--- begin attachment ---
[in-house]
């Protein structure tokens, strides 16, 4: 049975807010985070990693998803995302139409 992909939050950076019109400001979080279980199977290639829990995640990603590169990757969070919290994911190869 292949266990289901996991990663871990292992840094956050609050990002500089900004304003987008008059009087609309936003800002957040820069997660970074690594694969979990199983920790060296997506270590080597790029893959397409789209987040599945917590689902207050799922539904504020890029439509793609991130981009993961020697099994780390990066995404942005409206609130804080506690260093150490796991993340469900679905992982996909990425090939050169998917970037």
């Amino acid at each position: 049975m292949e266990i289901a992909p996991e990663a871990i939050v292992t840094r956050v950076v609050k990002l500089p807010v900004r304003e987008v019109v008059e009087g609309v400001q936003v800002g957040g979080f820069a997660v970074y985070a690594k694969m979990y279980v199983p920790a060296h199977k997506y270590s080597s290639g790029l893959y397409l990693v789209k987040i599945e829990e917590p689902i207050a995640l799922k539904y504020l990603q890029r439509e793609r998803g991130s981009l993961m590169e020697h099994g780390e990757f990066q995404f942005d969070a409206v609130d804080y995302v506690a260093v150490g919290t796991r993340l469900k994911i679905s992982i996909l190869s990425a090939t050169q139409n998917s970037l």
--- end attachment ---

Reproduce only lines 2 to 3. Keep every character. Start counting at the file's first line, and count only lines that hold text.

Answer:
């Protein structure tokens, strides 16, 4: 049975807010985070990693998803995302139409 992909939050950076019109400001979080279980199977290639829990995640990603590169990757969070919290994911190869 292949266990289901996991990663871990292992840094956050609050990002500089900004304003987008008059009087609309936003800002957040820069997660970074690594694969979990199983920790060296997506270590080597790029893959397409789209987040599945917590689902207050799922539904504020890029439509793609991130981009993961020697099994780390990066995404942005409206609130804080506690260093150490796991993340469900679905992982996909990425090939050169998917970037």
């Amino acid at each position: 049975m292949e266990i289901a992909p996991e990663a871990i939050v292992t840094r956050v950076v609050k990002l500089p807010v900004r304003e987008v019109v008059e009087g609309v400001q936003v800002g957040g979080f820069a997660v970074y985070a690594k694969m979990y279980v199983p920790a060296h199977k997506y270590s080597s290639g790029l893959y397409l990693v789209k987040i599945e829990e917590p689902i207050a995640l799922k539904y504020l990603q890029r439509e793609r998803g991130s981009l993961m590169e020697h099994g780390e990757f990066q995404f942005d969070a409206v609130d804080y995302v506690a260093v150490g919290t796991r993340l469900k994911i679905s992982i996909l190869s990425a090939t050169q139409n998917s970037l």